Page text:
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I’ve always felt the current flavors of hyper-converged bricks are incomplete.  The focus is on storage and compute with no solid consideration for networking.  In my opinion to be considered a converged infrastructure you have to offer storage, compute and networking.  There hasn’t been a lot of press around vendors looking to break down the walls between all three areas of service in a single device.  Of they hyper converged vendors, Arista Networks has impressed me with its openness to being more than a network switch vendor.  And just in case you had to re-read the previous sentence, I’m calling Arista a hyper-converged vendor, not a network vendor.  I had a brief stint with one of the largest managed hosting providers in the world.  It were there, in 2010 that I got my first introduction to Arista’s interesting product suite that allowed administrators root access to the Linux-based management layer.

One of the engineers I worked with was really geeked and surprised that Arista allowed such low level access to their hardware.  I wasn’t to excited because I was focused on getting a data center up and running and their 10Gpbs product was exciting because it met the requirements at a very nice price point.

Arista is hyper-converged

Since these early days, Arista has teamed with both VMware and Coho Data in enabling network generation infrastructure services.  I’m close to labeling Arista, an infrastructure company.  They seem to get the future vision of infrastructures today.

Arista has embraced the basic concept of Software Defined Networking (SDN).  A great example is their partnership with Coho Data.  Coho Data’s solution leverages the ability to run network services on an Arista Switch.  The result is the ability to aggregate storage data flow using OpenFlow across multiple physical network ports.  Coho Data’s product in essence becomes a distributed network files system. Having the storage code living in the network enables this solution. Now imagine adding storage and major compute capability to these devices.  You get what I call infrastructure bricks.

Infrastructure Bricks

There will be a time when there will no longer be a difference between network hardware and server hardware.  In my opinion, the future data center will be comprised of infrastructure bricks.  These infrastructure bricks will allow you to add modules that may include storage or physical network ports. The enabler will be the management layer that enables converged services. This may be a hypervisor platform such as vSphere with plug-in modules such as NSX and Coho Data.

These infrastructure bricks will enable the software-defined data center (SDDC).  From a software defined network perspective, no longer will we debate what to do with legacy hardware, as these legacy components will be connected directly to infrastructure bricks.  All the granular capability such as layer 2 firewalling that’s easily implemented in virtualized networks could be just as easily implemented for ports connected to legacy nodes.  The ports at the end of the infrastructure brick will just be another resource managed by the SDDC controller.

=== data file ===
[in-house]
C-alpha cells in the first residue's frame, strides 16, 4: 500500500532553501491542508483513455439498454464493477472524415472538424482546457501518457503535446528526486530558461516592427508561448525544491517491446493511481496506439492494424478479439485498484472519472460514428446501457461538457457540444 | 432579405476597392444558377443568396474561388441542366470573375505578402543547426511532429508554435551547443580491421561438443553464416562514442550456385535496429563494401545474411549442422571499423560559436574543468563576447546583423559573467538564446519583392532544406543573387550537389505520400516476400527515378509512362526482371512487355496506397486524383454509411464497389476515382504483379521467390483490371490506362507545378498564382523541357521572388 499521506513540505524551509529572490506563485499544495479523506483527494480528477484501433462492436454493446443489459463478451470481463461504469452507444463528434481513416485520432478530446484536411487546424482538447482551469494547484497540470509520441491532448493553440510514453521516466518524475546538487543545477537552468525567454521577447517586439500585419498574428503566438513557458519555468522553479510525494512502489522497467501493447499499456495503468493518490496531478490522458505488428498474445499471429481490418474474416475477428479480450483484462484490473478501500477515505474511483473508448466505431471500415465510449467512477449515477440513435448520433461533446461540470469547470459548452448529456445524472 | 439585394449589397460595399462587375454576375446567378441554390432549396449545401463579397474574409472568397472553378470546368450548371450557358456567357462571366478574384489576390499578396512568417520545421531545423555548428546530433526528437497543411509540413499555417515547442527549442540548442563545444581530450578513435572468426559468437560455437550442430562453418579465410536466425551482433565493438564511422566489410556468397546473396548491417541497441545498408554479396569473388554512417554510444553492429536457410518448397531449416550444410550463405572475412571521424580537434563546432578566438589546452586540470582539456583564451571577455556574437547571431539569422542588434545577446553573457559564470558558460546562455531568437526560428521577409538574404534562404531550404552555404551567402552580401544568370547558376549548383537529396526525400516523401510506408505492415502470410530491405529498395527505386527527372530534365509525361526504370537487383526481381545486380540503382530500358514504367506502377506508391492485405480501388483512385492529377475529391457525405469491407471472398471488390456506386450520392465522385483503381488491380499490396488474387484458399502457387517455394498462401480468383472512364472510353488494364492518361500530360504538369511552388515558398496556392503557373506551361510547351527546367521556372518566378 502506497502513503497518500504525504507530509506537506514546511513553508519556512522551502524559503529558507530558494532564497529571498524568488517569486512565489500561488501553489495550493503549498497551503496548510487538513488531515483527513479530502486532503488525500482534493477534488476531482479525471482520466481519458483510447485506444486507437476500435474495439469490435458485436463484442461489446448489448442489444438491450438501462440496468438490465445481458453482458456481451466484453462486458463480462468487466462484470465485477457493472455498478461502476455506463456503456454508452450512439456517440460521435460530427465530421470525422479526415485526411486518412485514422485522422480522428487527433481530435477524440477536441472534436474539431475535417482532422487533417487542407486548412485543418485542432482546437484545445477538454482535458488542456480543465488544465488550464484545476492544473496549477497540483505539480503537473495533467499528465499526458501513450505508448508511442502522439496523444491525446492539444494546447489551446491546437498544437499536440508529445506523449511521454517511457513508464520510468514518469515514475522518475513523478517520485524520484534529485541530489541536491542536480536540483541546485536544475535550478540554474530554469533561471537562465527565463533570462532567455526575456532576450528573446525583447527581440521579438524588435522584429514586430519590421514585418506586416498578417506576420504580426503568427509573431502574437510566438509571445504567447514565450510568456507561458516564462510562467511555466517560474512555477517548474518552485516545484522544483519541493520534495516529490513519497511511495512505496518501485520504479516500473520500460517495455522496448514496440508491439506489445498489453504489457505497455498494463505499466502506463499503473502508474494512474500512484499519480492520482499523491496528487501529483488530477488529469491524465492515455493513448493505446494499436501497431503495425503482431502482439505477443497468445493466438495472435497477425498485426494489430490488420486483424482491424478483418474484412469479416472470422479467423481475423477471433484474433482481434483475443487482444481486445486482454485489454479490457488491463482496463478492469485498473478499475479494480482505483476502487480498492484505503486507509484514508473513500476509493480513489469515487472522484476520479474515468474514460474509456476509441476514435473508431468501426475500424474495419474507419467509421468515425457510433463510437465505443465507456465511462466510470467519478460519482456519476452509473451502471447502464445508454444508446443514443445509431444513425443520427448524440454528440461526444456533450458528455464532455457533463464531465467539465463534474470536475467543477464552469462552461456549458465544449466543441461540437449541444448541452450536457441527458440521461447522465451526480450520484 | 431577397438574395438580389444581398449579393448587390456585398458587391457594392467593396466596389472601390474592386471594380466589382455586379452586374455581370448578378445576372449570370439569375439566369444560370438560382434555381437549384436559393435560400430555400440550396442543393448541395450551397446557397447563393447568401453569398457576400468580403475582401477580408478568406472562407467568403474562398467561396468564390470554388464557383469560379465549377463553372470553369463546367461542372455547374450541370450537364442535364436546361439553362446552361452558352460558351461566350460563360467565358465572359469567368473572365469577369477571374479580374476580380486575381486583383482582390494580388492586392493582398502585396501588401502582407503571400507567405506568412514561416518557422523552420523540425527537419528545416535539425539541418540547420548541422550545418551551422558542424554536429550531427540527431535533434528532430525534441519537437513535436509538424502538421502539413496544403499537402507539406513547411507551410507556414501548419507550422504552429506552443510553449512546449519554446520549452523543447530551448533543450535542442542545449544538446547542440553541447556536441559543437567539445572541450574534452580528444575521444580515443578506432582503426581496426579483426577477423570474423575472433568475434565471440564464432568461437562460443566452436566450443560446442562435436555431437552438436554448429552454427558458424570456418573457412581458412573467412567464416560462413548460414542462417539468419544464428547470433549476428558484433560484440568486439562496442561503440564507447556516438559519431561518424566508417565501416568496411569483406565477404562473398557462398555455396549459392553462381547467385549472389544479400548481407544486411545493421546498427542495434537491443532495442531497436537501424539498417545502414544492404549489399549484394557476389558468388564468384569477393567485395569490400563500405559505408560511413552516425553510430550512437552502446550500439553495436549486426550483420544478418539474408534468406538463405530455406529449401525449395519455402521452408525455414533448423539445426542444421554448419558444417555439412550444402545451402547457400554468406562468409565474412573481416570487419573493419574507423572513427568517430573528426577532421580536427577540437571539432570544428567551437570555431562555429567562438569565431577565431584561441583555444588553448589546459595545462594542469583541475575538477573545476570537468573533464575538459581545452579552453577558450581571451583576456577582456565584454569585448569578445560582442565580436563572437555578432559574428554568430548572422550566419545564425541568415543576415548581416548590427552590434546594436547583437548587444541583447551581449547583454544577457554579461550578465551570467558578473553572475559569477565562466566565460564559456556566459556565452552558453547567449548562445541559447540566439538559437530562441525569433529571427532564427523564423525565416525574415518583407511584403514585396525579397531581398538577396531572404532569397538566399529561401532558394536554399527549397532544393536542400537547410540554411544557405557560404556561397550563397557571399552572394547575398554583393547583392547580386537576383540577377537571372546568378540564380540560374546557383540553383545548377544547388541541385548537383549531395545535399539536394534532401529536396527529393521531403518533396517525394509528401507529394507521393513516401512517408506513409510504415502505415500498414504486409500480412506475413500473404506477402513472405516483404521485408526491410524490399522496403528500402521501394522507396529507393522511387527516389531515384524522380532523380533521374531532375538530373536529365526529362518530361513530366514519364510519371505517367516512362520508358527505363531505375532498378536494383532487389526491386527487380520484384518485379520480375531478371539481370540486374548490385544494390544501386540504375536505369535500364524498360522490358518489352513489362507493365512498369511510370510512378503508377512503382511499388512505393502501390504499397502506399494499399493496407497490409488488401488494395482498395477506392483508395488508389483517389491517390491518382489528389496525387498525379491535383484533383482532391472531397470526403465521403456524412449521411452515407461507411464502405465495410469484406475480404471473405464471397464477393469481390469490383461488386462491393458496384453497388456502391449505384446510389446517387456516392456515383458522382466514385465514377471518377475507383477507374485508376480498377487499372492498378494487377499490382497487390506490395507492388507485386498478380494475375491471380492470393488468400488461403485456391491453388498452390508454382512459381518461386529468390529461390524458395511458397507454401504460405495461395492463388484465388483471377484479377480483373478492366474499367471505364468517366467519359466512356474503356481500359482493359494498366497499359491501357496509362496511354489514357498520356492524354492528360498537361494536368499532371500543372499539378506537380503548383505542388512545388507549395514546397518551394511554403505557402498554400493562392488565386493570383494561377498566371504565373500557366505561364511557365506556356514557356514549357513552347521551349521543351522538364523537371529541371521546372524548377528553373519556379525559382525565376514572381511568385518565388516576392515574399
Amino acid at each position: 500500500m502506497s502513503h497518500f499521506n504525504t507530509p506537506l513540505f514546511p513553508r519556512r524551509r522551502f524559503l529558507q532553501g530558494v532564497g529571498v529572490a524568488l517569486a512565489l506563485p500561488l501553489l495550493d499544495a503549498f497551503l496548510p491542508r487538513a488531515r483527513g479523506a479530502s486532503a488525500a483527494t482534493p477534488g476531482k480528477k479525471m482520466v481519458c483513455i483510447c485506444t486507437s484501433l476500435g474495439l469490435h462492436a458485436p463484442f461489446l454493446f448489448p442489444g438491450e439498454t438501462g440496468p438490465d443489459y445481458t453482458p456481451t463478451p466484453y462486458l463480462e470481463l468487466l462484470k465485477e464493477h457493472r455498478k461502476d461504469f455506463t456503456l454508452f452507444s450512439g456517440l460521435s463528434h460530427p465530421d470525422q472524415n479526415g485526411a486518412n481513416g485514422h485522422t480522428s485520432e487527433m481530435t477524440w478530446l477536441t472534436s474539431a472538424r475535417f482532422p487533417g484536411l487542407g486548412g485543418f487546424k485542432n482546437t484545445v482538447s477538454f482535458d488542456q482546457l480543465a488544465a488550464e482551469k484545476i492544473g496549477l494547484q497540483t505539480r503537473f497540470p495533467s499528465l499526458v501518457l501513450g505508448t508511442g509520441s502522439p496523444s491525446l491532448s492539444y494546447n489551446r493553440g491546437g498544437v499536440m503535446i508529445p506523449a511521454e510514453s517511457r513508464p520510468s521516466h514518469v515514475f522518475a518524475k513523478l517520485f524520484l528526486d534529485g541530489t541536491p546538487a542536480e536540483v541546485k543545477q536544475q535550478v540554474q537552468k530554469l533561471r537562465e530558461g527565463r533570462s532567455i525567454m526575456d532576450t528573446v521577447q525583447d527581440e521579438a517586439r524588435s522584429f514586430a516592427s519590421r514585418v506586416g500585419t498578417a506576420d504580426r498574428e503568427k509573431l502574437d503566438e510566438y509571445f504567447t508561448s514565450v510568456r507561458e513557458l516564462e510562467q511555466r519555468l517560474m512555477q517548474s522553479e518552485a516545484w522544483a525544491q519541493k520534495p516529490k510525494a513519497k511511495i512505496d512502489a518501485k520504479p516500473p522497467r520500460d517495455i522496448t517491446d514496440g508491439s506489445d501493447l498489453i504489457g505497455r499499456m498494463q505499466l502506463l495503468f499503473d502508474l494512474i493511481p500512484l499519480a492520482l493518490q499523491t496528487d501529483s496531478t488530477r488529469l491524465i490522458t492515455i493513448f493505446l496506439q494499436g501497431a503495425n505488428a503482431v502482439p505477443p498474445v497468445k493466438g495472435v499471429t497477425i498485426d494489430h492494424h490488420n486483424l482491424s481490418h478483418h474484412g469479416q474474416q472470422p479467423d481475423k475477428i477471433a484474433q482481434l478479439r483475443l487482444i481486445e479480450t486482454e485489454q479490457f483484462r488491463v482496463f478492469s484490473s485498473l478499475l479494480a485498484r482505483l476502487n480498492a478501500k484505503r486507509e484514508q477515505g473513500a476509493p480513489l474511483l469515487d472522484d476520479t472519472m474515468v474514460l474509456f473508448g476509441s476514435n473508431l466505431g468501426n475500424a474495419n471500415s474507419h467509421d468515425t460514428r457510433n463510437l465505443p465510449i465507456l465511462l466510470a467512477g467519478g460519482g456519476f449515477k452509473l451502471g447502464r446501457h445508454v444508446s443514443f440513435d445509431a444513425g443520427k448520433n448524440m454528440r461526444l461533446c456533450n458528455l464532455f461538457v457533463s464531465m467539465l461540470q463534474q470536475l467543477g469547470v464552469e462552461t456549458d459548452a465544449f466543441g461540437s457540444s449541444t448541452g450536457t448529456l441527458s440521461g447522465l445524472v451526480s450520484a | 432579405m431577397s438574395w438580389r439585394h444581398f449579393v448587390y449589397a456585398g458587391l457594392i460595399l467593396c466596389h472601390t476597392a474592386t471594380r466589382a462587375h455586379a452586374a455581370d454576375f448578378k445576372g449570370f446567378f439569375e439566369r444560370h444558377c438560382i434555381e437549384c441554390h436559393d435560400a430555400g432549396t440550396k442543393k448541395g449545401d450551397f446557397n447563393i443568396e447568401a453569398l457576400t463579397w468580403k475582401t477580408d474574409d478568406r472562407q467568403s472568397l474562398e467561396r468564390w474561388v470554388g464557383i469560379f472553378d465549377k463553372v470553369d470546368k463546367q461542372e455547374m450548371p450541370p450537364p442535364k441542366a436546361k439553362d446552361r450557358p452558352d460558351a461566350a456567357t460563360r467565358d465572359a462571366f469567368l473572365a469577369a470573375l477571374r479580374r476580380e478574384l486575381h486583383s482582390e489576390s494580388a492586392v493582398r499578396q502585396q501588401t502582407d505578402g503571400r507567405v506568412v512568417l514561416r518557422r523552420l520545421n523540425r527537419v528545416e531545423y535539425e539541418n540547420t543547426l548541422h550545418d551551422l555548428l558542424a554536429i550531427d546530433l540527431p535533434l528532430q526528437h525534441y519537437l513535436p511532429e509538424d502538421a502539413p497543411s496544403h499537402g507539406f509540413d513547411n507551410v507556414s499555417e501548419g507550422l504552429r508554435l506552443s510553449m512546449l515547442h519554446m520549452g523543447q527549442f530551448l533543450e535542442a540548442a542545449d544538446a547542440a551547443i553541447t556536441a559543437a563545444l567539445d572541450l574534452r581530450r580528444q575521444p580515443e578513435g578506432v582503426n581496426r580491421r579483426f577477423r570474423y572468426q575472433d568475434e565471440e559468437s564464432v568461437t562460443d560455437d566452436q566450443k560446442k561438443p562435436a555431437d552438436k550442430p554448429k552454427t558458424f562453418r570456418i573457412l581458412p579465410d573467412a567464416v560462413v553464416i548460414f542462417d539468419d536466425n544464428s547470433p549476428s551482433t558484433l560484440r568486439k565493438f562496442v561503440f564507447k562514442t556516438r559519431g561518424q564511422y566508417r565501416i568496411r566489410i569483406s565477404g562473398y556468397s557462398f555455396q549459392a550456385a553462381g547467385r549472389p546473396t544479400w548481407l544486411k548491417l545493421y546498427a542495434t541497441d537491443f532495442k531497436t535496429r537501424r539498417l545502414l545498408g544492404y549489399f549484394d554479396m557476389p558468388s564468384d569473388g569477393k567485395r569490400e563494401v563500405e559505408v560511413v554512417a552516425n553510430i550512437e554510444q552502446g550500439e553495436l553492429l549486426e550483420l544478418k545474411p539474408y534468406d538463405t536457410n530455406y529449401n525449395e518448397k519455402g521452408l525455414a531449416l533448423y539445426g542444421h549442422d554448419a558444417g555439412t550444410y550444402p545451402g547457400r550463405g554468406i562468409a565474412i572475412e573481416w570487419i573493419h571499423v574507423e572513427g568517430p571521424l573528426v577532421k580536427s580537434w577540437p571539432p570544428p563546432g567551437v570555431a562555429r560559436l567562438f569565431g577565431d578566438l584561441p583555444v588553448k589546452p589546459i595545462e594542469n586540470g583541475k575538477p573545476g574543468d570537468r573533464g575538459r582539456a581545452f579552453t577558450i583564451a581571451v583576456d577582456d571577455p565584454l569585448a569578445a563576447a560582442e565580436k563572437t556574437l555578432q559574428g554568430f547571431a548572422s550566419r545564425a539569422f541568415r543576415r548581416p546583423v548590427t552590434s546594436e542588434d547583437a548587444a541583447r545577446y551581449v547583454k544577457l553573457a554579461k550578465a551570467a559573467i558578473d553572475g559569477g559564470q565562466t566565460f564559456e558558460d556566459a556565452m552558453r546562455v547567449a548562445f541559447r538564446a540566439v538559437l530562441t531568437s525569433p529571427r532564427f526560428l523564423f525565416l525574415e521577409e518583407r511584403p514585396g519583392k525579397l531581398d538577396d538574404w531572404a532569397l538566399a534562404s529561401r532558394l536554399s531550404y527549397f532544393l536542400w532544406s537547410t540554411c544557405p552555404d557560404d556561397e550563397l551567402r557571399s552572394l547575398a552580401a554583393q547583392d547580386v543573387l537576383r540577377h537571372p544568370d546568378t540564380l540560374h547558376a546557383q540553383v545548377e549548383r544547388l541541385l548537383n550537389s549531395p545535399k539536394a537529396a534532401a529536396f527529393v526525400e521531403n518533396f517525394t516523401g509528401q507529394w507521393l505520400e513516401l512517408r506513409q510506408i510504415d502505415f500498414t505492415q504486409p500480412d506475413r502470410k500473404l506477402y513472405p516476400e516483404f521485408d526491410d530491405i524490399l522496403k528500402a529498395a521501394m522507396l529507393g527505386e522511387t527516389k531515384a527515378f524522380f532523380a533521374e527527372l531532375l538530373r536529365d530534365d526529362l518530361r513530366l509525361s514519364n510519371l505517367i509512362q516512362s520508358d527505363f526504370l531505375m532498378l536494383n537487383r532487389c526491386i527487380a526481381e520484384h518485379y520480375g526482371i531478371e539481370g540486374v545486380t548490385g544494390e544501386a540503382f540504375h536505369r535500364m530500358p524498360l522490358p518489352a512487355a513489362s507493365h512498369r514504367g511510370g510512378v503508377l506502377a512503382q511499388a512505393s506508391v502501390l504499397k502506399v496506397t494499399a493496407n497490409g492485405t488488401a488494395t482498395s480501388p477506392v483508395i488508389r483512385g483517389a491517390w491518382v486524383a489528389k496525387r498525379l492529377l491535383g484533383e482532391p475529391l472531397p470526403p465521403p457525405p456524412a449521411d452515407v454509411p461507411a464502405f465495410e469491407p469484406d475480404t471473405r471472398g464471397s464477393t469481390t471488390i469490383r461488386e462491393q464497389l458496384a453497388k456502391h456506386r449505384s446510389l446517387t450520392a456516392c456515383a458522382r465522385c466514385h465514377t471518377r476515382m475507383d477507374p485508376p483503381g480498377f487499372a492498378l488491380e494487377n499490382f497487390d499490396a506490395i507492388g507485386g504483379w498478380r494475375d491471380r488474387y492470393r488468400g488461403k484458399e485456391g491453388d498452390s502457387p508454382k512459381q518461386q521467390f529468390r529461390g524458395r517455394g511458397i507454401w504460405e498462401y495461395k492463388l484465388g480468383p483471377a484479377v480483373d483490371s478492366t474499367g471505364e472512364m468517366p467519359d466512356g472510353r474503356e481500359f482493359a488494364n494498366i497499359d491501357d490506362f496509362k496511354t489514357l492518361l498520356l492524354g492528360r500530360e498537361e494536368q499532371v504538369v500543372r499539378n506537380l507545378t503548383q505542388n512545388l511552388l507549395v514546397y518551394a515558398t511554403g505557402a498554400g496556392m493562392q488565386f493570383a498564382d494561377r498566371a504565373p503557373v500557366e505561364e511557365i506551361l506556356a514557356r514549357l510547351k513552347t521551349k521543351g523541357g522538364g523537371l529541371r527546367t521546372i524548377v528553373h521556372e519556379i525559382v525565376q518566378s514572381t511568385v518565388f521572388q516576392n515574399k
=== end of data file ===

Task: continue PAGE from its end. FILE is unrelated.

State of the technology

Intel already has provided the foundation for this type of technology.  Their DPDK technology allows for the creation of open hardware switches.  Facebook has recently made a big splash with their open network switch.  We have Arista that has embraced the idea of running x86 code directly on their switches.  I believe it’s just a matter of time before we see a startup or vendor that introduces this disruptive platform.

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2 thoughts on “Infrastructure bricks are the future of enterprise data centers

  • July 28, 2014 at 2:28 am
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    You are right from a theoretical perspective. However … the difference between compute&storage versus networking is that the former is about sessions and the latter includes physical connectivity. What I mean with this is that compute and storage can be switched from one brick to another. End point connectivity cannot. Unless everything is going to be wireless we will always have dedicated switch hardware, even if it only was for endpoints where redundancy is impossible.

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    • July 28, 2014 at 7:35 am
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      The static nature of physical networking does limit what you can do from a physical connectivity perspective. I’m more interested in the natural integration between all three stacks when they are in the same platform.

      I’m excited at the possibility of what can be done with overlays, silicon and management when the entire stack can be managed on the same platform.

      You are correct that there are limits of what you can be down with data and i/o locality, but I think there are enough additional benefits including simplification of hardware infrastructure by leveraging modular bricks that become network connectivity devices just by adding plug-ins.

      Reply

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